Volga Dnepr goes XXL

The emissaries of the Russian aviation giant waited until the last minute at their Munichheld press meeting to announce their hottest and most ambitious project - the intention to sign a firm order for purchasing as many as twenty giant AN-124-300 freighters. Heiner Siegmund reports.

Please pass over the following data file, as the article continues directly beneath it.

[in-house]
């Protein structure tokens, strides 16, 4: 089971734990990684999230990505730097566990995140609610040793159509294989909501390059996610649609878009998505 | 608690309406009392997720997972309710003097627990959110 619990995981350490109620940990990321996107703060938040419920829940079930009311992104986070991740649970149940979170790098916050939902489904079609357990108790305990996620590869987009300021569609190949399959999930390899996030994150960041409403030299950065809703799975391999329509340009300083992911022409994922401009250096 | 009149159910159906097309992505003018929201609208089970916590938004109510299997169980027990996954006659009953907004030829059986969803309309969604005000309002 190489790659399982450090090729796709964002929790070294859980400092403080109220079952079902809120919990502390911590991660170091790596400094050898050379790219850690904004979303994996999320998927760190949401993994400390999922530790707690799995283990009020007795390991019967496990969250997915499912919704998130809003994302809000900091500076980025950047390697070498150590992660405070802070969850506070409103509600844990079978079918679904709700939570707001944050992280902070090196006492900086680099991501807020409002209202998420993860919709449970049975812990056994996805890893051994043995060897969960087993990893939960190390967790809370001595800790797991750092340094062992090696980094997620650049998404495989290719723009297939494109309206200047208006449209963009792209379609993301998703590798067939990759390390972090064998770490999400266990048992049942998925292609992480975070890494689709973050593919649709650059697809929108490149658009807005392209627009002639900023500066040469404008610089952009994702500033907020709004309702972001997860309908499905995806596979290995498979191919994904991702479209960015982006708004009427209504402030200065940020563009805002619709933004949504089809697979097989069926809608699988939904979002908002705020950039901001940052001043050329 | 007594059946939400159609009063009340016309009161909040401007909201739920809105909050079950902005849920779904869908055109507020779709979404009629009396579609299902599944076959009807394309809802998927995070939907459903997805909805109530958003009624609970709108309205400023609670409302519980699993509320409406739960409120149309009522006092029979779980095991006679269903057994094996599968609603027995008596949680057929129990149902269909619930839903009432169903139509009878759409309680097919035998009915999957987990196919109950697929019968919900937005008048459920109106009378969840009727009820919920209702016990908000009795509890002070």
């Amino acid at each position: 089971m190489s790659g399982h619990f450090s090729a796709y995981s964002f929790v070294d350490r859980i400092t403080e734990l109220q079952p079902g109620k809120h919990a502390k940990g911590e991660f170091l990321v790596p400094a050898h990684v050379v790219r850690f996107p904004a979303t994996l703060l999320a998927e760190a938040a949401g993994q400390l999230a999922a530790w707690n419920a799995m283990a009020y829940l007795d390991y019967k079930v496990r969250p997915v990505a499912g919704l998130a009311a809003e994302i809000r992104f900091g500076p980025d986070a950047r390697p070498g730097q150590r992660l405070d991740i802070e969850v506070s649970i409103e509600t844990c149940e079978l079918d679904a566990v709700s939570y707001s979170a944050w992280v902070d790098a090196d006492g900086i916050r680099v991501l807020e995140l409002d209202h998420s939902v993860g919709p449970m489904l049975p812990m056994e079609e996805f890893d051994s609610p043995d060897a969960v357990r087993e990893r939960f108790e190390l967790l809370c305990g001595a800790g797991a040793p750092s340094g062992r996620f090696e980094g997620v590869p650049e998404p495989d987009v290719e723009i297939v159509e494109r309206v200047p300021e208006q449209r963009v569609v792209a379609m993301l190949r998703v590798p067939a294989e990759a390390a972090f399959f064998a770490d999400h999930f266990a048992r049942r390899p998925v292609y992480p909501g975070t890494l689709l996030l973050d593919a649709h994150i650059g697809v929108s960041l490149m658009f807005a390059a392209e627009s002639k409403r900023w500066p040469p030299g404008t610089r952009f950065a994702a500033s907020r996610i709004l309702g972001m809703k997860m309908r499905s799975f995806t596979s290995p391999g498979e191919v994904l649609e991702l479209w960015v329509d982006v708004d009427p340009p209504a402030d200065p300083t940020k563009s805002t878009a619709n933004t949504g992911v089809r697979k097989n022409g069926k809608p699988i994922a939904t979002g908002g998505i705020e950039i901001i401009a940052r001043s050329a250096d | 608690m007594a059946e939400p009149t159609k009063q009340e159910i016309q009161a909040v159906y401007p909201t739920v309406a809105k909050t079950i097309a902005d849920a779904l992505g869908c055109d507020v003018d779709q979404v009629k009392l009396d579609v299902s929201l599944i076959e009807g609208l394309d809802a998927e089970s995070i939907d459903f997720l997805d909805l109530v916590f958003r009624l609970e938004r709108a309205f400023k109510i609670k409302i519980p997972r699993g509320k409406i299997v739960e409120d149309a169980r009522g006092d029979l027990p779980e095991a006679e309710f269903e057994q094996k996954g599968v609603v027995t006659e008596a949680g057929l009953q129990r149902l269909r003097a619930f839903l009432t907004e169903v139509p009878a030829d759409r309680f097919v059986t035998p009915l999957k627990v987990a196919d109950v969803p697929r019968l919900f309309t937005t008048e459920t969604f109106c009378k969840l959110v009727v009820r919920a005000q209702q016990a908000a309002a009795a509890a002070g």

Up to now, however, this aircraft exists only on the drawing boards of the engineers at plane maker Aviastar’s construction plant in Ulyanovsk, located roughly 800 km southeast of Moscow. There, the successor of forerunner AN-124-100 is supposed to be assembled if the programme is given the final go-ahead. According to plans the -300F should be able to fly 8,100 km nonstop with as many as 150 tonnes loaded on its deck. Alternatively the craft could cover a distance of up to 10,000 km without technical stop but would have to reduce its payload to 120 tonnes. So in comparison to the ten Volga-owned but rapidly aging AN-124-100 the new variant -300 can uplift thirty more tonnes at each departure and fly twice as far without need to refueling the tanks in between. “Currently we are in advanced negotiations with the Russian state authorities and banks for reaching an agreement to finance the entire project,” said Dmitry Obsharov, Volga Dnepr’s director marketing and strategy. He further pointed out that there are plans to sign an intergovernmental pact between Russia and the Ukraine on project participation, administration, funding and securing the technical know-how gained through the programme. Kiev’s government supposedly favours the plans since its own Antonov Design Bureau that constructed the AN-124 and operates some of these aircraft as well, would be one of the major beneficiaries of this undertaking. Obsharov is positive that all remaining hurdles will quickly be set aside: “We expect delivery of the first AN-124- 300 in 2015 or 2016 latest with the others following continuously until 2020.” The manager added that there is rapidly increasing market demand for charter flights especially for transporting outsized and very heavy items. “We are lacking capacity since we would have no problem to fill up more freighters with ad-hoc shipments if we’d have them in our fleet.” He referred to a Russian feasibility study that confirmed the market viability of the future XXL freighter. In the meantime Volga Dnepr expects the delivery of its fourth Ilyushin IL- 76TD, with number five to follow next year. This might ease the worst capacity constraints. The craft, initially produced 2005, can carry up to 50 tonnes thus complementing Volga’s mainly domestic volumes, but also to and from the EU, since it complies with Brussel’s noise and CO2 emissions regulations. Concerning his group’s future Obsharov is highly confident: “We are looking for leadership in cargo transports both as capacity provider for charter missions and scheduled flights.” A main pillar next to the charter biz for realizing Volga Dnepr’s vision is line-haul carrier AirBridgeCargo (ABC). The group’s 2004-offspring is on its way to becoming a global contender, challenging mainly Chinese, South Korean and European rivals. Proof is the phenomenal tonnage growth that leaped 61 per cent in 2010, totaling 240,200 tonnes. In contrast world cargo volumes grew 19.8 per cent last year. Revenues totaled US$673 million, up 55 per cent year-on-year. Gains or losses were not disclosed in MUC. But ABC’s executive president Tatyana Arslanova assured that her airline was profitable last year. “In 2011 we forecast a tonnage rise of 31 per cent,” she announced. This assumption depends, however, on the delivery of the first of a total of five Boeing B747-8 freighters ABC has ordered at the Seattle-based plane maker. This is expected to happen later this year if Boeing doesn’t announce further programme delays. Initially the aircraft was scheduled to be handed over to launch customer Cargolux, 18 months ago but technical and organisational setbacks led to a series of delays. Not only ABC’s expected volume increase in 2011 depends partly on the B747-8’s delivery, but also the introduction of new routes and the upping of frequencies on existing lanes. Says head of marketing Wolfgang Meier: “After we commenced serving Moscow- Amsterdam-Chicago end of April we now intend to set up a second route to North America.” It will be either trans- Pacific or, alternatively, trans-Polar flights commencing in Shanghai and ending most probably in Chicago like the transatlantic route. “But I would not fully exclude serving another North American destination,” stated Meier. Which possible candidate this might be, including possibly New York, he did not reveal.